The European Union is set to approve General Electric Co. ’s $17 billion acquisition of Alstom SA ’s power business on Tuesday, two people familiar with the matter said, putting the U.S. industrial giant a step closer to clinching its biggest ever deal.
The EU’s green light will put an end to nearly eight months of wrangling with the U.S. company, which has sought to convince regulators that the deal won’t lead to higher prices for gas turbines in Europe.
The purchase by an American company of a crown jewel of French industry was politically charged from the start. Germany’s Siemens AG was pulled into the contest early on by French officials seeking a European buyer for Alstom. But Paris subsequently changed tack and lobbied Brussels to approve the deal, said a person familiar with the matter.
GE eventually offered concessions to Brussels that satisfied the regulators’ concerns. The EU’s executive arm is expected to formally approve the deal at a meeting in Strasbourg, France, on Tuesday, the people said.
The final major hurdle to the merger—approval from U.S. antitrust authorities—is also likely to be cleared as early as Tuesday, one of the people said.
It wasn’t immediately clear what conditions would be applied. GE Chief Executive Jeff Immelt said in May he was willing to sell off intellectual property to secure regulatory approval, but concessions around the French company’s service business weren’t an option.
The Alstom deal is central to Mr. Immelt’s multiyear effort to reposition GE, returning focus to its industrial business units as it exits the lending business. After the Alstom acquisition and the sell-off of GE Capital is complete, GE says it will generate 90% of its profits from industrial business and just 10% from financial services. As recently as the financial crisis, lending generated as much as half of GE’s annual earnings.
The deadline for the EU’s investigation has been extended several times, and by more than two months, as GE sought to convince regulators that their initial concerns were misplaced.
The repeated delays stirred up memories of an earlier proposed GE deal that foundered at the hands of regulators in Brussels—its failed $45 billion takeover of Honeywell Inc., which the EU blocked in 2001 after U.S. regulators had given the go-ahead.
When it came to the Alstom deal, the U.S. company pushed back strongly against Brussels’ concerns. GE argued that heavy-duty gas turbines are sold in a global market by four competing companies, including Siemens and Mitsubishi Hitachi Power Systems, and that only 5% of demand is in Europe.
But the EU said only two strong competitors would remain after the merger.
In June, the EU sent GE a formal list of concerns relating to the proposed deal. Only then did GE relent, saying in July that it had proposed concessions that preserved “the economic and strategic value of the deal.”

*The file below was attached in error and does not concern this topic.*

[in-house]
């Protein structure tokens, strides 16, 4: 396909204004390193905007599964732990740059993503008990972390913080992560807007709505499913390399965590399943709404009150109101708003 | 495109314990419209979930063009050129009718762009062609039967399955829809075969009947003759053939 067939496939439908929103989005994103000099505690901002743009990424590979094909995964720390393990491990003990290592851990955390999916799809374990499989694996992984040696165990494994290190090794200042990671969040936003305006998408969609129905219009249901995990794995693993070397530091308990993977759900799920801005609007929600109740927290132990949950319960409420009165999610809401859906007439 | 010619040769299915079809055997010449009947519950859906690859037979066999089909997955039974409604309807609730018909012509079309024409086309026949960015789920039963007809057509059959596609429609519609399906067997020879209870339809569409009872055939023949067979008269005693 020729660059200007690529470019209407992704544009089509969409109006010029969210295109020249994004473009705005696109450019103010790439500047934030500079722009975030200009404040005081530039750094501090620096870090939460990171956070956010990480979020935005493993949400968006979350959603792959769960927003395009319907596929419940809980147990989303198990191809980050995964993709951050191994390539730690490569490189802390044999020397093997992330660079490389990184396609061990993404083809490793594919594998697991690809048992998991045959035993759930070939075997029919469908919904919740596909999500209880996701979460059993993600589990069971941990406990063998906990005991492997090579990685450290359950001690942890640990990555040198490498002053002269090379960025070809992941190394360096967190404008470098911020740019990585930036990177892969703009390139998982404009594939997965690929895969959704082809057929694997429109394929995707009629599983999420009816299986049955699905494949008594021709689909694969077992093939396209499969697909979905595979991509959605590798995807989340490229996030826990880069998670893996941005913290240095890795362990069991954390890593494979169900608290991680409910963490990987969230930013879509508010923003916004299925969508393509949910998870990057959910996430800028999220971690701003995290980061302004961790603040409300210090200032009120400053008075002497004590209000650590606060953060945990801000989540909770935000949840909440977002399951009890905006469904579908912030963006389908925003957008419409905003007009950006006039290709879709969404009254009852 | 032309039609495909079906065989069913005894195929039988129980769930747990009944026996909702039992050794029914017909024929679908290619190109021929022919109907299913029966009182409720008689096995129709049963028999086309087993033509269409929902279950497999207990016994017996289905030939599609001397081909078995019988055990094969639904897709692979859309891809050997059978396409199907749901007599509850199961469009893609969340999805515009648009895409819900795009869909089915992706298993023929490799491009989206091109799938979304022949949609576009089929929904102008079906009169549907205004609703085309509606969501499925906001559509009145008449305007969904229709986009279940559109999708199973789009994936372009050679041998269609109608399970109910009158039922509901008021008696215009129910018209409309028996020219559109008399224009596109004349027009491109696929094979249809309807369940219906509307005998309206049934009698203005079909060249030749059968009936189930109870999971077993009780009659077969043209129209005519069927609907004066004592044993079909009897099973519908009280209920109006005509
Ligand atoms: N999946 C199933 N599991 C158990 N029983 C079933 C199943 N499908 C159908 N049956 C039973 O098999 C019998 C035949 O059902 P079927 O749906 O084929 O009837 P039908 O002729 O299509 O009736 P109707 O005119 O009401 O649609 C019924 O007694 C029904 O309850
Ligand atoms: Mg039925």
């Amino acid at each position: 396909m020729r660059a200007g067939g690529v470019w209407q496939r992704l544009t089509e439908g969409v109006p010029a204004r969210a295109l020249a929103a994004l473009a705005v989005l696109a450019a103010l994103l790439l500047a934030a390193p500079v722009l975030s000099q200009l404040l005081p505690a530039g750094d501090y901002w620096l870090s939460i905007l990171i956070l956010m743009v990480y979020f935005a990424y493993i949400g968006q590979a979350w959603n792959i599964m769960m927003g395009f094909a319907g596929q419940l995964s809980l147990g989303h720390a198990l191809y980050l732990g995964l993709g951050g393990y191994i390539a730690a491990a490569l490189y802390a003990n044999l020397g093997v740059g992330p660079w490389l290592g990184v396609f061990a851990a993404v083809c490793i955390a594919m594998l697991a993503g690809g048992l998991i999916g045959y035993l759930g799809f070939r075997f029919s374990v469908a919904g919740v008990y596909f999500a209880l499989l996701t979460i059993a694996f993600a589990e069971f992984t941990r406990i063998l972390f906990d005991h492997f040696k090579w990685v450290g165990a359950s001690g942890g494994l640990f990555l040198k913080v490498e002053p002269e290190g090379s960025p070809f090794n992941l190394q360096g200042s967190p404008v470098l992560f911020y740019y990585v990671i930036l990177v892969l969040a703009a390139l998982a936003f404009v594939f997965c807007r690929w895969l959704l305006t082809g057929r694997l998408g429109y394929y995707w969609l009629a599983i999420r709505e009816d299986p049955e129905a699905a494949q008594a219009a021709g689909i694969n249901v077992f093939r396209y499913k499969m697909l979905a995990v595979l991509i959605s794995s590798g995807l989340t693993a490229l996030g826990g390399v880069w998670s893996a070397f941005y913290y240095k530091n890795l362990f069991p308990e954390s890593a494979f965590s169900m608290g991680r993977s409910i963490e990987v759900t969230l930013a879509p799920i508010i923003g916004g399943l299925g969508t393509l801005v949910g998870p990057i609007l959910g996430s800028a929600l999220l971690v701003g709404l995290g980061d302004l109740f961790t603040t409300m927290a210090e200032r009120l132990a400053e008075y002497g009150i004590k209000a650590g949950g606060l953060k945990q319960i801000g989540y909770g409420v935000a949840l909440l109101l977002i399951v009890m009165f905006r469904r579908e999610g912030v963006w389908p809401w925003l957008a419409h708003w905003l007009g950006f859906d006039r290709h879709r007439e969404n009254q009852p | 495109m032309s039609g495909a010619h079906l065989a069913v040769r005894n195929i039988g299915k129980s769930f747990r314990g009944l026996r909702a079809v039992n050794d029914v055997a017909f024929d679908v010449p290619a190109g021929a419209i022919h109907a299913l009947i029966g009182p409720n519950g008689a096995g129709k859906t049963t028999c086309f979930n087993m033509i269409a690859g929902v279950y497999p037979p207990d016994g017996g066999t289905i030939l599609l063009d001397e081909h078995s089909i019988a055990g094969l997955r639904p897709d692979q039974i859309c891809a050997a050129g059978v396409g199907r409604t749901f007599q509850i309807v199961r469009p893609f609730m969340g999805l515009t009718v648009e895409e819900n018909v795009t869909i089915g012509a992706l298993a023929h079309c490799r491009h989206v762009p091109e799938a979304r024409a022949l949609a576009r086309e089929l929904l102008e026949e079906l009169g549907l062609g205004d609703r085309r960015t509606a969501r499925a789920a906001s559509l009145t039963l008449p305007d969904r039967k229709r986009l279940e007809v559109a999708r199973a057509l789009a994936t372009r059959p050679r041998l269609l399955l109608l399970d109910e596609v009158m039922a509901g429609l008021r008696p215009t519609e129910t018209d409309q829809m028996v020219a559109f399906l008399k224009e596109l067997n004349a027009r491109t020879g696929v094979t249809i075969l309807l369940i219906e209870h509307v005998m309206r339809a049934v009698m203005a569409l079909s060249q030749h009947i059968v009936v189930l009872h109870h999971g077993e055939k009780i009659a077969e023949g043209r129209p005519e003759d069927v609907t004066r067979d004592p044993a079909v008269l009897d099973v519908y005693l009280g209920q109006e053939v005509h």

The U.S. company has complained repeatedly about the length of the investigation, which it said was hurting Alstom by causing uncertainty for employees and customers. Experts said GE could have come forward sooner with an offer to sell parts of the business in order to allay the regulators’ concerns.
The Alstom deal proved difficult and costly to complete for GE. Over the nearly 18 months in which the American company sought approval from various European regulators, GE has repeatedly reassured investors that the rationale for the purchase is secure. The company says the installed base of steam turbines it will receive from Alstom will boost its footprint in emerging markets even as GE wrings out cost savings by consolidating Alstom’s industrial footprint and its own.
GE is focusing on its heavy industrial roots, like its businesses making jet engines, locomotives, power turbines and medical scanners. Mr. Immelt is also trying to sell GE’s appliance business, as the company looks to shed lower-margin, slow-growing pieces of the company.
Still, Wall Street has remained cool to the deal, with many analysts who cover GE saying their clients remain indifferent at best.
People familiar with the company’s thinking say that Mr. Immelt has long felt GE held a crucial trump card as regulators sought deeper concessions. Without a buyer like GE, Alstom was poised to fall into even more dire financial straits. Finding a way to secure the sale to GE will also mean that job guarantees for French employees of Alstom, and a pledge by GE to add jobs in the country, will remain in force.
For Mr. Immelt, one piece of his “pivot” is preserved by the EU decision. What remains, once the deal is closed, is the work of integrating Alstom into GE, a project Mr. Immelt told investors early this year would be the most important facing the company this year, and in the coming years, too. Meanwhile, the company continues to sell off units of GE Capital, aiming to part with the bulk of what was until recently a $500 billion banking business by the end of next year.